Hamilton then breezed into the lead following a safety car period, but Raikkonen was in one of his more combative moods. He picked up the tow and went back into the lead around the outside approaching the second chicane.
Hamilton hounded Raikkonen for the rest of the stint and made his stop much later – lap 28 to Kimi’s lap 20. He rejoined 5.7s behind but with fresher rubber.
Mercedes left Bottas out and he now held Raikkonen back, helping Hamilton to close in. Perhaps even more importantly, the Ferrari also started suffering with a blister on the left-rear tyre. Hamilton had some front blistering, but it was less severe and he remained in Raikkonen’s wheeltracks even after Bottas finally made his stop.
At the end of lap 44 Hamilton got a run on the Ferrari down the start/finish straight. Raikkonen defended on the inside, but Hamilton braked later and completed the move around the outside into the first chicane. The Mercedes then raced clear to take the chequered flag 8.7s ahead of Raikkonen. Vettel took fourth and fell yet further behind in the championship fight.
“This was Hamilton’s victory, because he forced errors and made the vital passes when he had to,” said Autosport’s report. “Mercedes did an impeccable job at Monza, but the brilliance of Hamilton was the key ingredient that made all the difference.”
1. 2008 British GP, Silverstone
Hamilton race: 26
Hamilton win: 7
Car: McLaren MP4-23
“It’s performances of that calibre that make legends,” said Autosport after what remains Hamilton’s most dominant performance in Formula 1.
In appalling conditions at his home grand prix at Silverstone, Hamilton – in only his second F1 season – put on one of the virtuoso wet-weather drives. And one that, unlike his 2008 Monaco success, did not require a big dose of luck.
After a couple of poor races – including his infamous pitlane gaffe in Canada – Hamilton had slumped to fourth in the points and needed a good weekend.
From row two Hamilton made a fantastic start and nearly overtook team-mate and polesitter Kovalainen at Copse, the two McLarens briefly touching.
While experienced hands like Webber and Massa rotated on the first lap, Hamilton pressured his team-mate. Clearly quicker, Lewis made it by on lap five into Stowe when Kovalainen made things easy for him as he started to struggle with his tyres.
Hamilton, who was having trouble with a misting visor he kept having to clear, was faster and kinder to his tyres. He drew away, but faced a new challenge when Kovalainen spun and Raikkonen’s Ferrari moved into second and started closing the gap.
The top two came in together. Ferrari kept Raikkonen on the same set of inters, McLaren gave Hamilton a new set and gave him a bit more fuel but still got its man out ahead.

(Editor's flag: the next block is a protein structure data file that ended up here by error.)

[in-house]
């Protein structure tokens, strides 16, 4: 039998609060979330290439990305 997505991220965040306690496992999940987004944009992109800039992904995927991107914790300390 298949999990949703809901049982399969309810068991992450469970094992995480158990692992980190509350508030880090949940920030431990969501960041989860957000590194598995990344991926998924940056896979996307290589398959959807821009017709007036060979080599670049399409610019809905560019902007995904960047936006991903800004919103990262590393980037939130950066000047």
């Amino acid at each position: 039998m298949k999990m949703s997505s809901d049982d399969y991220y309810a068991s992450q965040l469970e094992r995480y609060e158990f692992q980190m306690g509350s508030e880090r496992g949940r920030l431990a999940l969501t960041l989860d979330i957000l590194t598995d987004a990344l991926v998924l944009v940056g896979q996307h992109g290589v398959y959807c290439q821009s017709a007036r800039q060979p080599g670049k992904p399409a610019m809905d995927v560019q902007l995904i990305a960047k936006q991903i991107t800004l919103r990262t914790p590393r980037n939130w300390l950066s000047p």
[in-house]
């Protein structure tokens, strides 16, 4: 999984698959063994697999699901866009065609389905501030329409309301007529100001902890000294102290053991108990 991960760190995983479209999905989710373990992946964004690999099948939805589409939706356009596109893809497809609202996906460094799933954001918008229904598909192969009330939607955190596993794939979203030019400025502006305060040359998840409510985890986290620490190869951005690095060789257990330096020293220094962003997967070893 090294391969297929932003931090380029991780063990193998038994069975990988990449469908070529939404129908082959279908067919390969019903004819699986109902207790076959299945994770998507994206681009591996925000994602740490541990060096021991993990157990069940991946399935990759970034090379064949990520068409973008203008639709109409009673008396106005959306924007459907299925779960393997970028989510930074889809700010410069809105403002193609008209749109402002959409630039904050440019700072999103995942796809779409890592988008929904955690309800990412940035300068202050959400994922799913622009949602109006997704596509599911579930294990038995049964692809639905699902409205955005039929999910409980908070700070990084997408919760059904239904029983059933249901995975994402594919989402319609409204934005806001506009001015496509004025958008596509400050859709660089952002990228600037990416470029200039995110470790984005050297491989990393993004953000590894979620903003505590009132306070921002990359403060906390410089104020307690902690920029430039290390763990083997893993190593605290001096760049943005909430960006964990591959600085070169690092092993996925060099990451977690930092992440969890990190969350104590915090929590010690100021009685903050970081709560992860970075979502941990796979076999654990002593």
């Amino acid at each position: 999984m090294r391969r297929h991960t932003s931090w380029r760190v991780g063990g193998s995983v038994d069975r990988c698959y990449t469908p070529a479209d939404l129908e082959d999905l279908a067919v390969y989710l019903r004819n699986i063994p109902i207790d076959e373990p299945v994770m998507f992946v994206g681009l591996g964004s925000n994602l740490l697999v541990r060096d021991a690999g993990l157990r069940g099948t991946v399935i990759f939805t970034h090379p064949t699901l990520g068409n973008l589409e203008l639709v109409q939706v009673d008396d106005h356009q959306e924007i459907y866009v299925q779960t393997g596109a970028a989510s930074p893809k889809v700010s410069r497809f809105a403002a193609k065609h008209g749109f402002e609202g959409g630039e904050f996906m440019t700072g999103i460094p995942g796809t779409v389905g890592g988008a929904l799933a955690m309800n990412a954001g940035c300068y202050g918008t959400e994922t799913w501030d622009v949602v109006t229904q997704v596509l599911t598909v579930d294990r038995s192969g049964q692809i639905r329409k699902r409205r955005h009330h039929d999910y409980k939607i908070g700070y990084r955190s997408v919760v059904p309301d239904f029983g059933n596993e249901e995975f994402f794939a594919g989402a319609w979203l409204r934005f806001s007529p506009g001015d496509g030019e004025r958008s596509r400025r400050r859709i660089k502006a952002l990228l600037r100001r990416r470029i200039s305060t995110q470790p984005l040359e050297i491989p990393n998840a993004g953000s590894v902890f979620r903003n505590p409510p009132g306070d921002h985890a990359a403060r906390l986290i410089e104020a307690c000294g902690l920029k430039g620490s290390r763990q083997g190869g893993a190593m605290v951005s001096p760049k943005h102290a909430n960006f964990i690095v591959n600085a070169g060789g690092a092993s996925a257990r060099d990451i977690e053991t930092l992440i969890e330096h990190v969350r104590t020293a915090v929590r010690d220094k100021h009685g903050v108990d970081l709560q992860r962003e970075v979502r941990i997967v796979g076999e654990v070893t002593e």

As they exited, the rain returned, playing in to Hamilton’s hands – new intermediates were better than old ones when water levels increased. Raikkonen was 22s behind just five laps after the stops.
And that was the last anyone saw of Hamilton, despite a brief off at Abbey when the rain intensified again.
At the second stops, McLaren fitted new intermediates at a time when the fastest on track were on extreme wet tyres. For a while, Hamilton was three seconds slower than the best on the extreme rubber but much faster than others on intermediates.
He didn’t have to stop again to change back to inters as the track dried, so his lead grew and grew. McLaren even asked him to slow down.
“If I go any slower I’ll lose concentration,” was Hamilton’s reply.
The result was that Hamilton lapped everyone up to and including Raikkonen in fourth, finishing 1m08.6s ahead of second-placed Heidfeld’s BMW Sauber.
“There’s every chance that his seventh GP win could stand as his best,” said Edd Straw in Autosport. Ninety-three victories on our view hadn’t changed.
The ones that got away
2008 Belgian GP, Spa
Hamilton race: 30
Car: McLaren MP4-23
A titanic struggle between two of the sport’s leading lights around one of its finest circuits was ruined by an overzealous penalty. Hamilton and Raikkonen were the star acts at Spa in 2008, but Massa emerged triumphant.
Raikkonen jumped from fourth to third at the start, then overtook Massa on the run to Les Combes, having edged his team-mate towards the grass. After poleman Hamilton had a quick spin at La Source on the second lap, Raikkonen went by on the run from Eau Rouge to Les Combes. The lead duo then pulled clear, showing an edge over the rest.
With just three laps to go, Raikkonen led by 2s, with Massa another six behind Hamilton. Then rain arrived. The Ferrari was gentle on its tyres and the rubber lost temperature quickly, while the McLaren remained rapid.
Hamilton pounced on the run to the final chicane, getting alongside the Ferrari. Raikkonen defended forcefully and Hamilton took to the runoff. The McLaren emerged ahead, but Hamilton – knowing he had gained an advantage - backed off to allow the Ferrari by. He then outfoxed Raikkonen by immediately diving down the inside into La Source.